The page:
Design and fabrication of a small microstrip patch antenna
COMPACT MICROSTRIP ANTENNA
Microstrip antennas consist of a very thin (t<<λ0, whereλ0 is the free-space wavelength) metallic strip (patch) placed a small fraction of a wavelength (h << λ0, usually 0.003λ0 ≤ h ≤ 0.05λ0) above a ground plane. For a rectangular patch, the length L of the element is usually λ0/3 < L < λ0/2. The strip (patch) and the ground plane are separated by a dielectric sheet (referred to as the substrate). There are numerous substrates that can be used for the design of microstrip antennas, and their dielectric constants are usually in the range of 2.2 ≤ ε0 ≤ 12. Often microstrip antennas are also referred to as patch antennas. The radiating elements and the feed lines are usually photoetched on the dielectric substrate. The radiating patch may be square, rectangular, thin strip (dipole), circular, elliptical, triangular, or any other configuration.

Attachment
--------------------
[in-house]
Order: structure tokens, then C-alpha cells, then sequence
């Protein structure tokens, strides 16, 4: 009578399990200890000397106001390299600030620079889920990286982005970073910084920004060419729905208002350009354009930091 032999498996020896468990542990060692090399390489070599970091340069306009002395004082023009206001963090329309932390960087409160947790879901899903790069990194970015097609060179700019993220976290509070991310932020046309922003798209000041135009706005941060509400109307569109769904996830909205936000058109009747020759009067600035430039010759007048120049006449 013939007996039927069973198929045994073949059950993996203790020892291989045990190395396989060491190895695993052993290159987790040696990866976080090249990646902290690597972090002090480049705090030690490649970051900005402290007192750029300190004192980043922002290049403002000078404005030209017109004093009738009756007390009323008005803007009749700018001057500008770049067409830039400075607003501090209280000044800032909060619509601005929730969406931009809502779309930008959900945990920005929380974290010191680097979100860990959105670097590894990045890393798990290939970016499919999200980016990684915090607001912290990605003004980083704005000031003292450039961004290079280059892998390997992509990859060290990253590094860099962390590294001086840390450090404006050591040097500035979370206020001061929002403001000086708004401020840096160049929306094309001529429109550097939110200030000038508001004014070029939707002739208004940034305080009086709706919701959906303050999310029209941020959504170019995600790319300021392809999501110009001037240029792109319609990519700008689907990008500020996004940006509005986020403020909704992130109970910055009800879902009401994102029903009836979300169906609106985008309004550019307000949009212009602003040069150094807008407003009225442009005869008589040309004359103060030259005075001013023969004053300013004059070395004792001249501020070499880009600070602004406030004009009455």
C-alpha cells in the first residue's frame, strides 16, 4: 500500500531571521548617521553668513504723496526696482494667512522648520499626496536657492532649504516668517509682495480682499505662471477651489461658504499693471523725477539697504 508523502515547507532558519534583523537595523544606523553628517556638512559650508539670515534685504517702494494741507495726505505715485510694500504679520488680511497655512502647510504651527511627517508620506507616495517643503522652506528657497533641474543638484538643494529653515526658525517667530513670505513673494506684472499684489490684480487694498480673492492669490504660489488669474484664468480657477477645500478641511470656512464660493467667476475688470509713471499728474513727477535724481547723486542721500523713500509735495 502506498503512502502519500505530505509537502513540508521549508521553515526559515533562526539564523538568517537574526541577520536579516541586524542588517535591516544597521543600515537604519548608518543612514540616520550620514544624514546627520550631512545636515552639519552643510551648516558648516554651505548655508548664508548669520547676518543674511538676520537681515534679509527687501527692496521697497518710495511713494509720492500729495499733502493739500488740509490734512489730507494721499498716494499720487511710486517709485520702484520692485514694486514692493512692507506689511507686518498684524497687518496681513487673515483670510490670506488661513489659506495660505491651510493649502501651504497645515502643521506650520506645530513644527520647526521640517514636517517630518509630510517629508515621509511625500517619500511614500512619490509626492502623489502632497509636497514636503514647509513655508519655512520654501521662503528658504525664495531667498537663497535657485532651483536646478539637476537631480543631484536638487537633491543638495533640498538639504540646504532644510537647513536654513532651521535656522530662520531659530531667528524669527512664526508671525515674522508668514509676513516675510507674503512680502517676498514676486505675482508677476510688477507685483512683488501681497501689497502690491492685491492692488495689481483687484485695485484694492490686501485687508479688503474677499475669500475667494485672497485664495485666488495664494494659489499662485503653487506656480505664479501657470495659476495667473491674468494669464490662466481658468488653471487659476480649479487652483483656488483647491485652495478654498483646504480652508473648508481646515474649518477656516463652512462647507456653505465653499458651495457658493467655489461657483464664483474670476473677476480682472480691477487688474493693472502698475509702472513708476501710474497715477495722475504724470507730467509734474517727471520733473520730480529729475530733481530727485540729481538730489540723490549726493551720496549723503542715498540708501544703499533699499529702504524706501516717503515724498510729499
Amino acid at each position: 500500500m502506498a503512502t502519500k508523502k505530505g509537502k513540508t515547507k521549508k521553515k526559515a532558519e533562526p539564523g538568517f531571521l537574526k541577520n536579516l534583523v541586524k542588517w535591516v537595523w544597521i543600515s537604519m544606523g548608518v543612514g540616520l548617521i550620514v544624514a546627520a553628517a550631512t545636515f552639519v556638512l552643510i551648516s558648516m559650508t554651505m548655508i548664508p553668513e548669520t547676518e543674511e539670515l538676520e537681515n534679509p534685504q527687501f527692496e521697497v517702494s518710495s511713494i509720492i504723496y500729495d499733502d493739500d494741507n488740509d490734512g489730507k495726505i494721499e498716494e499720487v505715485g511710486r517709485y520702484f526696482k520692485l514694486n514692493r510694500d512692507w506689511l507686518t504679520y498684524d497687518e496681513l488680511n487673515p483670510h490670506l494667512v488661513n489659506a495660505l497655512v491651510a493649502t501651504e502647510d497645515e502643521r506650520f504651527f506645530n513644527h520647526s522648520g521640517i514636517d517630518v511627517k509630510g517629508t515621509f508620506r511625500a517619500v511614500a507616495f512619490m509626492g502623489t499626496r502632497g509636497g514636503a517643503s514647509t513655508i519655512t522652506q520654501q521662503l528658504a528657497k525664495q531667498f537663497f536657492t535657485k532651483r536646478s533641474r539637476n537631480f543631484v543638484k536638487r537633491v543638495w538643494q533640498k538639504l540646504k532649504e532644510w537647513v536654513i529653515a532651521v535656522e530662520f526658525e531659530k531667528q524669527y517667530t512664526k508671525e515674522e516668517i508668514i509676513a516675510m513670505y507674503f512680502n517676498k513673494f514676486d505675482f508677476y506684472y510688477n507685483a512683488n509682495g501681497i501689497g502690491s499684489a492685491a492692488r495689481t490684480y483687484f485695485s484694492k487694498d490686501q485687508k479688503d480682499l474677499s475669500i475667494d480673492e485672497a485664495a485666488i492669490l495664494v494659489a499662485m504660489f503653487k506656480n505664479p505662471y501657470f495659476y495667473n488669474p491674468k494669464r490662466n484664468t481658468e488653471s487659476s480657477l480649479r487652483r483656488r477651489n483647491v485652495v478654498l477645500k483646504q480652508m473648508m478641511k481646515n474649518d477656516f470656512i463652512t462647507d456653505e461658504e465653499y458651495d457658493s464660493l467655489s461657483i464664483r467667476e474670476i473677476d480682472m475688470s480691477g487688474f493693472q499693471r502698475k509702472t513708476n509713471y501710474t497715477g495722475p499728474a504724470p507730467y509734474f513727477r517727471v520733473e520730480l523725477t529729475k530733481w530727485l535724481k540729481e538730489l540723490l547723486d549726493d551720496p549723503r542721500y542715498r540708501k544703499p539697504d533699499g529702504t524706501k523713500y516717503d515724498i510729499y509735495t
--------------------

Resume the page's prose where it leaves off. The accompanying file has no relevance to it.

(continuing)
Coaxial-line feeds, where the inner conductor of the coax is attached to the radiation patch while the outer conductor is connected to the ground plane, are also widely used. The coaxial probe feed is also easy to fabricate and match, and it has low spurious radiation. However, it also has narrow bandwidth and it is more difficult to model, especially for thick substrates (h > 0.02λ0